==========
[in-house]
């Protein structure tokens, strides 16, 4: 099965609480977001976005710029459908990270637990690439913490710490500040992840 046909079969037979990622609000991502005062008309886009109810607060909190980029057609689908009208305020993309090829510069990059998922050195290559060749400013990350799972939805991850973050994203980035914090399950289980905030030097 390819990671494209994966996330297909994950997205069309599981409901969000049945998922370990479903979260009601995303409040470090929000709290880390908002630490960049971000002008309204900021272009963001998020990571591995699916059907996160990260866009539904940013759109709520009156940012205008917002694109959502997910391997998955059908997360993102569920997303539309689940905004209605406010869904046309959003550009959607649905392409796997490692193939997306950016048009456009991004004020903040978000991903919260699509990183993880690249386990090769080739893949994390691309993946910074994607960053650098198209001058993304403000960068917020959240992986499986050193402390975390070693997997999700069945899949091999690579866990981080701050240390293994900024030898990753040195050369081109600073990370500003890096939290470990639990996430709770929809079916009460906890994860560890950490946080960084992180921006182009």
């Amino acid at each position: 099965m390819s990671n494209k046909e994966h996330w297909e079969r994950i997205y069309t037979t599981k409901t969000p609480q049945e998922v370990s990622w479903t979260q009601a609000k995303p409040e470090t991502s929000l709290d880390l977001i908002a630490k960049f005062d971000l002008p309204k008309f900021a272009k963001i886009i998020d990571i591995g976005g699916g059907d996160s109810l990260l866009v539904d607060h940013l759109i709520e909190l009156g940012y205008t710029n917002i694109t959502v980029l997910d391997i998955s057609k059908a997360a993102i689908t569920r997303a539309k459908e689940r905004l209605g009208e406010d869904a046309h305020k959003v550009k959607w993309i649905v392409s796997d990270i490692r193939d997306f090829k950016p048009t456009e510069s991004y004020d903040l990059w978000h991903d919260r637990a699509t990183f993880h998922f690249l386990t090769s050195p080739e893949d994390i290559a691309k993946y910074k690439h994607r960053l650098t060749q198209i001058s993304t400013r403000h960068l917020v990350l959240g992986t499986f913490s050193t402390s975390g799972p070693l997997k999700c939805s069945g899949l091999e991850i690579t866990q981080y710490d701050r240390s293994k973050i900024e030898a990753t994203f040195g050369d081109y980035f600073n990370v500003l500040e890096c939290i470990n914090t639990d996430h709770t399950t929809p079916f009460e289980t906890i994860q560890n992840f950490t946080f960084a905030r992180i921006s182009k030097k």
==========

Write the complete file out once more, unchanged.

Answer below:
[in-house]
């Protein structure tokens, strides 16, 4: 099965609480977001976005710029459908990270637990690439913490710490500040992840 046909079969037979990622609000991502005062008309886009109810607060909190980029057609689908009208305020993309090829510069990059998922050195290559060749400013990350799972939805991850973050994203980035914090399950289980905030030097 390819990671494209994966996330297909994950997205069309599981409901969000049945998922370990479903979260009601995303409040470090929000709290880390908002630490960049971000002008309204900021272009963001998020990571591995699916059907996160990260866009539904940013759109709520009156940012205008917002694109959502997910391997998955059908997360993102569920997303539309689940905004209605406010869904046309959003550009959607649905392409796997490692193939997306950016048009456009991004004020903040978000991903919260699509990183993880690249386990090769080739893949994390691309993946910074994607960053650098198209001058993304403000960068917020959240992986499986050193402390975390070693997997999700069945899949091999690579866990981080701050240390293994900024030898990753040195050369081109600073990370500003890096939290470990639990996430709770929809079916009460906890994860560890950490946080960084992180921006182009």
């Amino acid at each position: 099965m390819s990671n494209k046909e994966h996330w297909e079969r994950i997205y069309t037979t599981k409901t969000p609480q049945e998922v370990s990622w479903t979260q009601a609000k995303p409040e470090t991502s929000l709290d880390l977001i908002a630490k960049f005062d971000l002008p309204k008309f900021a272009k963001i886009i998020d990571i591995g976005g699916g059907d996160s109810l990260l866009v539904d607060h940013l759109i709520e909190l009156g940012y205008t710029n917002i694109t959502v980029l997910d391997i998955s057609k059908a997360a993102i689908t569920r997303a539309k459908e689940r905004l209605g009208e406010d869904a046309h305020k959003v550009k959607w993309i649905v392409s796997d990270i490692r193939d997306f090829k950016p048009t456009e510069s991004y004020d903040l990059w978000h991903d919260r637990a699509t990183f993880h998922f690249l386990t090769s050195p080739e893949d994390i290559a691309k993946y910074k690439h994607r960053l650098t060749q198209i001058s993304t400013r403000h960068l917020v990350l959240g992986t499986f913490s050193t402390s975390g799972p070693l997997k999700c939805s069945g899949l091999e991850i690579t866990q981080y710490d701050r240390s293994k973050i900024e030898a990753t994203f040195g050369d081109y980035f600073n990370v500003l500040e890096c939290i470990n914090t639990d996430h709770t399950t929809p079916f009460e289980t906890i994860q560890n992840f950490t946080f960084a905030r992180i921006s182009k030097k």